US 4206424 A Abstract A digitalized phase modulating means in which a two level binary modulated sequence from a data source of bit rate f
_{s} is supplied to a pulse add/delete circuit. Also supplied to such pulse add/delete circuit is a train of clock pulses of frequency C_{a}, and a train of add/delete pulses having a repetition rate mkf_{s}, where m and k are integers. The pulse add/delete circuit responds to a binary bit of value 1 or 0 to add or delete the said add/delete pulses to the train of clock pulses at a given rate, such as mk pulses per data bit period 1/f_{s}. The altered clock pulse train is then supplied to a divider which divides by 4k to produce a cyclical output whose phase is advanced or retarded by 1/4k of 360° each time a pulse is added or deleted from the clock pulse train C_{a}. By changing the value of k and by either only adding pulses to, or by only deleting pulses from, the clock pulse train, or by both adding and deleting pulses, several different forms of phase modulation can be effected.Claims(6) 1. Phase angle modulating means for phase angle modulating a received train of clock pulses, said means comprising:
data source means for producing a binary modulated sequence representative of binary 1's and 0's having a bit rate f _{s} ;signal source means for producing a train of second pulses at a frequency of mkf _{s}, where m and k are integers;logic means responsive to predetermined states of said binary modulated sequence to alter the pulse rate of said train of clock pulses at a rate equal to a multiple or submultiple of mk pulses per bit period; divider means comprising cyclical counter means for dividing the train of clock pulses by a divisor nk, where n is an integer, after said alteration of the pulse rate of said train of clock pulses; and logic comprising digital-to-analog converting means responsive to the count contained in said cyclical counter means to produce an output signal whose frequency and phase are proportional to the cyclical count of said counter means. 2. Phase angle modulating means as in claim 1 in which said logic means comprises:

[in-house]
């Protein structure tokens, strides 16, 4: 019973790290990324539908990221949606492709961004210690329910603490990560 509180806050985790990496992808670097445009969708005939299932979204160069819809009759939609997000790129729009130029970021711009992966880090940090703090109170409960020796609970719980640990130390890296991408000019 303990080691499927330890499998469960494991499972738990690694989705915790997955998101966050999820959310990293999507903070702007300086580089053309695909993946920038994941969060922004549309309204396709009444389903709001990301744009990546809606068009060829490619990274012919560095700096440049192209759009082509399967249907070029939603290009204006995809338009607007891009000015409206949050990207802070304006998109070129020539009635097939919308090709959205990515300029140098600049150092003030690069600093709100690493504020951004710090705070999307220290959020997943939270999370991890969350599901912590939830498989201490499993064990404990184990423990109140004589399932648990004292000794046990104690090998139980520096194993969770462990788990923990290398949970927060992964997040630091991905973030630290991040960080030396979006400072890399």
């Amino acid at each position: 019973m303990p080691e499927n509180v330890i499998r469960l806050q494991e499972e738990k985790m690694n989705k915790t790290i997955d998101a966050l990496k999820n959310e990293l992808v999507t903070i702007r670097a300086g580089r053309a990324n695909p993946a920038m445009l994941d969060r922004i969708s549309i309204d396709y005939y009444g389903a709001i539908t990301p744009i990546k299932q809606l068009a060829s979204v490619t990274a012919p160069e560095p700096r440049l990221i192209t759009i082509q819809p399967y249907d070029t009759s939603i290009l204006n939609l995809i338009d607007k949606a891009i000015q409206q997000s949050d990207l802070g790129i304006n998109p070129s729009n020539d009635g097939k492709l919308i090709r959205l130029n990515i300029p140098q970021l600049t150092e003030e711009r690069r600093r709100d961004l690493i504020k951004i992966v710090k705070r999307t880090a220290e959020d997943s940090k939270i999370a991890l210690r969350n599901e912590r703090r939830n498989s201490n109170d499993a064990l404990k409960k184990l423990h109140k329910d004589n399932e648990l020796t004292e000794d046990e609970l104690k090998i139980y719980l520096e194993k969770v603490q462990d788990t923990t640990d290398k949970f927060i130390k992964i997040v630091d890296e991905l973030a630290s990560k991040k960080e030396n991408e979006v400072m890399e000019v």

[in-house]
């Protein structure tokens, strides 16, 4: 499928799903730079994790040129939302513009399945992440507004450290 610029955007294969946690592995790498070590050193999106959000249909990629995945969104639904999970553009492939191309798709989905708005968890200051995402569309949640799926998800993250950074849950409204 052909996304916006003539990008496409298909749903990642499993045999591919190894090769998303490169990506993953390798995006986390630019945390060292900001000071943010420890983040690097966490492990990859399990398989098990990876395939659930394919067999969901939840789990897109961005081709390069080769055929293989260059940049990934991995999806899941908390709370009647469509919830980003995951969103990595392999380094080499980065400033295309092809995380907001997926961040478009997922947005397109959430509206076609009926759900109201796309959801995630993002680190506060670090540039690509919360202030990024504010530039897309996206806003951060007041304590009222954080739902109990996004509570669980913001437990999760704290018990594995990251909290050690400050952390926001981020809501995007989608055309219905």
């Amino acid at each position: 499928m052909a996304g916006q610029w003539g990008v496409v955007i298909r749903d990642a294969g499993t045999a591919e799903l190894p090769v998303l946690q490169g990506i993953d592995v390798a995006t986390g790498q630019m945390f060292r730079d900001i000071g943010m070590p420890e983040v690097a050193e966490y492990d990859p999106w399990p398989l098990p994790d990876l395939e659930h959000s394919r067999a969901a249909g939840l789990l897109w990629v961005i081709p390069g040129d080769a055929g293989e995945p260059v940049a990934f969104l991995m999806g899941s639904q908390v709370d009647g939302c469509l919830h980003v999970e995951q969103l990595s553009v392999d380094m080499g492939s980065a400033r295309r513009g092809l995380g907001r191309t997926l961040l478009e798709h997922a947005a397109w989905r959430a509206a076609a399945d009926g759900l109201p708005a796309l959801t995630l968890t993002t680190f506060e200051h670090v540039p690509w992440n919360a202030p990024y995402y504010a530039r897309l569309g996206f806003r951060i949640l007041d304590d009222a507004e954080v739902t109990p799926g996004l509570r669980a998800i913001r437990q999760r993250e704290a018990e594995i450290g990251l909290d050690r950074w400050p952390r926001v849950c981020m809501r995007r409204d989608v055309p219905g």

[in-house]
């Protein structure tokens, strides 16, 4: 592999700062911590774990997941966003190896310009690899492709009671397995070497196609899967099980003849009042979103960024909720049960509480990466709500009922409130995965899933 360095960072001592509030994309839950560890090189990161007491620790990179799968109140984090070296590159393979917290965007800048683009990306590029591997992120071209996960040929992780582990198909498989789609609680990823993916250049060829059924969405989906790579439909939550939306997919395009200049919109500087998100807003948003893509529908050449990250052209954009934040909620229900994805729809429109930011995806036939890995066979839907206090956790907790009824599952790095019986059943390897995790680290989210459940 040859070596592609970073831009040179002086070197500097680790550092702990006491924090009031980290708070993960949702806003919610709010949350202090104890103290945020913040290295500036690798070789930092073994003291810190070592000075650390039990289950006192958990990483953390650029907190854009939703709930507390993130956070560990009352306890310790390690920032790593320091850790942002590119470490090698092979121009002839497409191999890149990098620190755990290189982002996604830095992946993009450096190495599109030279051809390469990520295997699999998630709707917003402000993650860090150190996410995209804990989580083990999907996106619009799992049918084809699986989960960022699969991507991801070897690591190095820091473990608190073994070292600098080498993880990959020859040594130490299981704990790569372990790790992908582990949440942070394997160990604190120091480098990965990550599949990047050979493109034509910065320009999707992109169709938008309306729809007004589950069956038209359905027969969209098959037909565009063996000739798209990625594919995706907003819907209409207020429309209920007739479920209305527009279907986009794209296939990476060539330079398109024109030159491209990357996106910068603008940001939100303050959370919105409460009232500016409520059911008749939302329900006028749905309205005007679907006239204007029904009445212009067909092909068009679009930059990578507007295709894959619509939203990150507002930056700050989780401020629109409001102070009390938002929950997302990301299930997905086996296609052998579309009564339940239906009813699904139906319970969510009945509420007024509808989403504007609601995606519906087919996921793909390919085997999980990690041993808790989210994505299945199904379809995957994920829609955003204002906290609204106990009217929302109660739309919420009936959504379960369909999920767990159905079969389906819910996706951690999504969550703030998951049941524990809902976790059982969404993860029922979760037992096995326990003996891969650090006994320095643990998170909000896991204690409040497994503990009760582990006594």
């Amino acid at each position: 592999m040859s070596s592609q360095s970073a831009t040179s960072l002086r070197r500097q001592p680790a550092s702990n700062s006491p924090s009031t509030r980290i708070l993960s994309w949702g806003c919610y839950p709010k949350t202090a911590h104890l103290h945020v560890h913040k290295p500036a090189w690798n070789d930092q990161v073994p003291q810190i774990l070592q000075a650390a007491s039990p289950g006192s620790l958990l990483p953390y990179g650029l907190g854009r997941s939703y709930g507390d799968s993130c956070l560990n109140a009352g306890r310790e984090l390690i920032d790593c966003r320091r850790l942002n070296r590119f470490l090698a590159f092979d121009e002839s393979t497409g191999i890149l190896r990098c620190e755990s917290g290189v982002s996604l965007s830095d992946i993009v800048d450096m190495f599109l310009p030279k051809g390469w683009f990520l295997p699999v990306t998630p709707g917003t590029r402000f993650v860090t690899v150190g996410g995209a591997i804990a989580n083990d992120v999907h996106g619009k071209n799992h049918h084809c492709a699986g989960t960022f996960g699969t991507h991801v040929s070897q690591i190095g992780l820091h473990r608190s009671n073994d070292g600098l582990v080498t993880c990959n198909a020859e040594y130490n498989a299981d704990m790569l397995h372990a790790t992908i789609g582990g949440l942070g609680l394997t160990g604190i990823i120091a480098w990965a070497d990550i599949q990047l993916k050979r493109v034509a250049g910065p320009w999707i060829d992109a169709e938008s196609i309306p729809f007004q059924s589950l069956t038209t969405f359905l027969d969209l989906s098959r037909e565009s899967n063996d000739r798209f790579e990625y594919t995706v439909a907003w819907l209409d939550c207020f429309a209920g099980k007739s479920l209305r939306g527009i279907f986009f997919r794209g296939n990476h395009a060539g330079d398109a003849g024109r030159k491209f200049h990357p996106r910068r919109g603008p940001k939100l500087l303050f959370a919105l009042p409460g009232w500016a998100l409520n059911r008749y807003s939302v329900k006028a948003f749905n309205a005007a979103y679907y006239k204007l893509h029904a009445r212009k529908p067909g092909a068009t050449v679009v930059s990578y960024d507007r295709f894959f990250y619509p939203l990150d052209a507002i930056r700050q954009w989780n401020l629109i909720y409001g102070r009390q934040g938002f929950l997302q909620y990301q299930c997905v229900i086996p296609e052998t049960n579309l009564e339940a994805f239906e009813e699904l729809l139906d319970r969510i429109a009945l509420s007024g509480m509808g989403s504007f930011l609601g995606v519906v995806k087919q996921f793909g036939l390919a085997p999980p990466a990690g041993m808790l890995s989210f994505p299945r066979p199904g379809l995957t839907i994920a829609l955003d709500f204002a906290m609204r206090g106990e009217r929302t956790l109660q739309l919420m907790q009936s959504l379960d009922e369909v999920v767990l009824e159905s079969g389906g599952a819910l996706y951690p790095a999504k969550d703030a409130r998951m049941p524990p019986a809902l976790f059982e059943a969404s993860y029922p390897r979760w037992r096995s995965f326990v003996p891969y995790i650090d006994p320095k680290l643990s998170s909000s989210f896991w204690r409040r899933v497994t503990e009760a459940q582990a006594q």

first logic means constructed, when activated, to respond to binary bits of a given value from said data source to add pulses to said train of clock pulses; second logic means constructed, when activated, to respond to binary bits of another value from said data source to delete pulses from said train of clock pulses; and switching means for selectively activating one of said first and second logic means to produce desired corrections in the waveform of said output signal. 3. Phase angle modulating means as in claim 1 in which said logic means is responsive only to the occurrence of binary digits of a given value from said data source to alter the pulse rate of said train of clock pulses.
4. Phase angle modulating means for phase angle modulating a received first pulse train and comprising:
means for generating at least one binary modulated sequence at a bit rate f _{s} ;means for generating a second pulse train of frequency kf _{s}, where k is an integer;first logic means responsive to said at least one binary modulated sequence and to said second pulse train to alter the pulse rate of said first pulse train mk pulses during predetermined bit periods of said at least one binary modulated sequence, where m is an integer; counting means for dividing said altered first pulse train by n, where n is an integer, to produce a cyclical sequence of binary values; and means responsive to said cyclical sequence of binary values to produce a cyclical voltage whose frequency and phase are determined by the frequency and phase of said cyclical sequence of binary values. 5. Phase angle modulating means as in claim 4 in which said first logic means comprises: